Walking to a Hebei gaokao testing centre in the midst of a massive thunderstorm on June 7, Wang Jinhe died tragically when she fell into a drainage ditch, drowning. Wang was one of 9.12 million students scheduled to take the National College Entrance Examination this year.
Authorities found the body of the 19 year old five hours after the accident, but refused to take immediate action following the family reported incident for fear of causing “unnecessary harm” to recovery workers.
The current in the drainage ditch was furious after the storm unleashed 97.2 millimeters of rain in three hours, and the family was forced to hire an excavator to try and rescue the girl, to no avail.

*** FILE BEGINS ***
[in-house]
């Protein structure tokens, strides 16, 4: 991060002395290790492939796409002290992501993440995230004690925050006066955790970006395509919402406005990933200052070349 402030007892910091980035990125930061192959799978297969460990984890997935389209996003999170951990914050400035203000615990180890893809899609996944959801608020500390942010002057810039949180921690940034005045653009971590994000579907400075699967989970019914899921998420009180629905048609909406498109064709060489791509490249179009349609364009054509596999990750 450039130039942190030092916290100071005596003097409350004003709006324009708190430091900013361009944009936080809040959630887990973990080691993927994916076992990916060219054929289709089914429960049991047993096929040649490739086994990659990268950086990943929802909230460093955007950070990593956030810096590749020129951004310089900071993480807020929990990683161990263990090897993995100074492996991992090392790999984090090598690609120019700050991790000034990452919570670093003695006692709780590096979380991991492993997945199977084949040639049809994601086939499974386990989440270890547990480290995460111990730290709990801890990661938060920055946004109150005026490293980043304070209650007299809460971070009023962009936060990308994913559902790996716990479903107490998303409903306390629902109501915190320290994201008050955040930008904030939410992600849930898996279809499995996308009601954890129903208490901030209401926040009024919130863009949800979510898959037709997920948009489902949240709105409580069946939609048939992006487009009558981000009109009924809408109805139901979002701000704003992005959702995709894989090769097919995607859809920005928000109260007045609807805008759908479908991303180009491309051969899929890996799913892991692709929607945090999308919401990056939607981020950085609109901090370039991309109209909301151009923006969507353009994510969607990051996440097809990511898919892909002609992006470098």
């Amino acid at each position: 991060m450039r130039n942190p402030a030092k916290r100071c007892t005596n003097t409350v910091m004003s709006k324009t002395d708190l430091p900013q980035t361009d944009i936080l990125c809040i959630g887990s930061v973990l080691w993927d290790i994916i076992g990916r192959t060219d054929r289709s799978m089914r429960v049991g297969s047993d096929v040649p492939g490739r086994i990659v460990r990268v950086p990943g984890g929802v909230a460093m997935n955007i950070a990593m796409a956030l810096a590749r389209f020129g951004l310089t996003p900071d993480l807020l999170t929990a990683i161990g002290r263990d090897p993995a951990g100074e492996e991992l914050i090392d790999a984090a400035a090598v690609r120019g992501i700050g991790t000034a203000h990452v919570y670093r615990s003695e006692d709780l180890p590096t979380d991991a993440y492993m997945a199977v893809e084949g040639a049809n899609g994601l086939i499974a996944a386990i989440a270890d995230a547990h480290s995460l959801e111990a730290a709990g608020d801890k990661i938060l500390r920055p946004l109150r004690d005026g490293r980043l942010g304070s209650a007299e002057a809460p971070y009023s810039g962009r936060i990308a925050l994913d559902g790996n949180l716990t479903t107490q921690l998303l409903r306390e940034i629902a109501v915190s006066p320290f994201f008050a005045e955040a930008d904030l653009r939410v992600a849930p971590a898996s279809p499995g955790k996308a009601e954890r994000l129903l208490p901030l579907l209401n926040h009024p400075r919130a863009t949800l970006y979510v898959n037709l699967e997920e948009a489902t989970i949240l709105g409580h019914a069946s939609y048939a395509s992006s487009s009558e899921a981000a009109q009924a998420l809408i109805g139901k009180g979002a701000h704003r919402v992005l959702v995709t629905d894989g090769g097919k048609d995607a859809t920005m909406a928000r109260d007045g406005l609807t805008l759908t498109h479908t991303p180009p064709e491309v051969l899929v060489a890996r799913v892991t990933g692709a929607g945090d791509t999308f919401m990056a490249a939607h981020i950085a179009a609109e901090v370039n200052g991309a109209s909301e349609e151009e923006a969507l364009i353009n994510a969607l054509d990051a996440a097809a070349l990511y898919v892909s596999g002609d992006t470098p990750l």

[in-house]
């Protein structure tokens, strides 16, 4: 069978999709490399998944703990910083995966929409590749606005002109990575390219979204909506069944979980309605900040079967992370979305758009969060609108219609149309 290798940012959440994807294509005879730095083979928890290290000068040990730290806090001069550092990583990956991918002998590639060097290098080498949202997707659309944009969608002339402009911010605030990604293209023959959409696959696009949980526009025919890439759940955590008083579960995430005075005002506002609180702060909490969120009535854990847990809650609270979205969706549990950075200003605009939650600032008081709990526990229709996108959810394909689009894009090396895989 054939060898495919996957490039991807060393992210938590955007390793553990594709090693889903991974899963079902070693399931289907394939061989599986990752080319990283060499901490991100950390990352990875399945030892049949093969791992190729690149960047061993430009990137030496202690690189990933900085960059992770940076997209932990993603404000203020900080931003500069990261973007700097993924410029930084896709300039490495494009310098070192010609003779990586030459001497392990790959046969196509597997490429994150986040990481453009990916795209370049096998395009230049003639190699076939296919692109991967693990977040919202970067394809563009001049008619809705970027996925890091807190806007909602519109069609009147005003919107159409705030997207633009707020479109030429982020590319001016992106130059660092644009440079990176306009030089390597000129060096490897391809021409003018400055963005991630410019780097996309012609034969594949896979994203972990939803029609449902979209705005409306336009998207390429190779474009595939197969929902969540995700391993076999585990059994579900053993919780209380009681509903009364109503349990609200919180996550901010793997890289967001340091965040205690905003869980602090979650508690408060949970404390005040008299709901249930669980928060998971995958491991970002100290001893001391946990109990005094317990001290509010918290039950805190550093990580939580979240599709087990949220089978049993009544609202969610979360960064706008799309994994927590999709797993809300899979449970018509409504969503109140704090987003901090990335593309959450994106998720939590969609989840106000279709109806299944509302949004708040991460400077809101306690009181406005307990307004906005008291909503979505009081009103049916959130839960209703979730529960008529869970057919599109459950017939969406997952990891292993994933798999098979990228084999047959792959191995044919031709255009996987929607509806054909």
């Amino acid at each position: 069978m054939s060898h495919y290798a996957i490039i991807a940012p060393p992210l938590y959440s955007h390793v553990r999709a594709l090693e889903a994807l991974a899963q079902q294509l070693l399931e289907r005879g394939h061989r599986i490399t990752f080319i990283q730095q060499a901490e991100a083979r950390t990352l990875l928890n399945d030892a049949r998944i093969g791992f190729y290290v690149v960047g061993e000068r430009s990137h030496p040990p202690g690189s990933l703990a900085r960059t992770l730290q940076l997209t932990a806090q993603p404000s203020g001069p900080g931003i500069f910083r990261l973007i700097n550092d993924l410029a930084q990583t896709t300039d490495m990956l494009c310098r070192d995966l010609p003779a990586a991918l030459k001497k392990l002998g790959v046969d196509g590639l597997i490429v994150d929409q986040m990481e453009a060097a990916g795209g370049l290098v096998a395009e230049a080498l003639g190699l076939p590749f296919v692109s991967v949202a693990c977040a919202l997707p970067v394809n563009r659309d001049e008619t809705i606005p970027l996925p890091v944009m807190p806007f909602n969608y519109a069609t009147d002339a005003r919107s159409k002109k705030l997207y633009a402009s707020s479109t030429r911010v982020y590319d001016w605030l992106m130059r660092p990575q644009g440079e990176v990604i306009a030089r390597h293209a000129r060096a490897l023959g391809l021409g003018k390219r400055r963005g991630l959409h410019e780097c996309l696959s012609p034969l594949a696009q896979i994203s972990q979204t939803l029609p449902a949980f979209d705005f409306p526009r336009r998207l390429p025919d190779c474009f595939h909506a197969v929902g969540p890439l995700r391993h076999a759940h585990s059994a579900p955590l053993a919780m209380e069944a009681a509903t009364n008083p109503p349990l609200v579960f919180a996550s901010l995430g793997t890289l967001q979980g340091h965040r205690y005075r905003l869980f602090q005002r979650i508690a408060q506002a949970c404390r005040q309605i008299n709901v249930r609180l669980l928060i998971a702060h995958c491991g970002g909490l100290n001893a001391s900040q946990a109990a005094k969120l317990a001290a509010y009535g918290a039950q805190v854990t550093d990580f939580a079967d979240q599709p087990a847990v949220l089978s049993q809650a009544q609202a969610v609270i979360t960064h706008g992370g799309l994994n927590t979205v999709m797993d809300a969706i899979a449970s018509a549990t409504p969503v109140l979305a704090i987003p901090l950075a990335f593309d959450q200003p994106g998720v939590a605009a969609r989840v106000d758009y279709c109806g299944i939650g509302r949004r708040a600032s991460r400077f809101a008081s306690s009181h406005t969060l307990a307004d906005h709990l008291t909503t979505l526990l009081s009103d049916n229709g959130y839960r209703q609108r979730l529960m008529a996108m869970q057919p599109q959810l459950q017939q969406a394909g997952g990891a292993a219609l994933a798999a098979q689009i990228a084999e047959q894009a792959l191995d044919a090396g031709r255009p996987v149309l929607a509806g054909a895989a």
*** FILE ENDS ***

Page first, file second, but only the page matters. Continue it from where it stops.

Authorities retrieved the girl five hours later in a ditch three kilometers away from the initial scene. Wang was rushed to the hospital, but died after five hours of emergency operations. Wang’s uncle said the road did not have protective railings.
This event is just one of many recent preventable deaths that happened throughout the country, including a drowning where manhole-covers were swept away during a storm.
Wang Jinhe’s life is one ended too early and so unfairly. She was a good student, but after an uncharacteristically low first testing score, she decided to retake the test.
On the way to the testing centre, her aunt’s car engine died because of the rising water. Wang Jinhe decided to run on the road to school where she fell into the ditch, a mere 1.5 kilometers away from her destination. In her last phone call with her mom, she said she felt good about her results this time round. How little those scores matter now.
[Image credit: @daremoshiranai]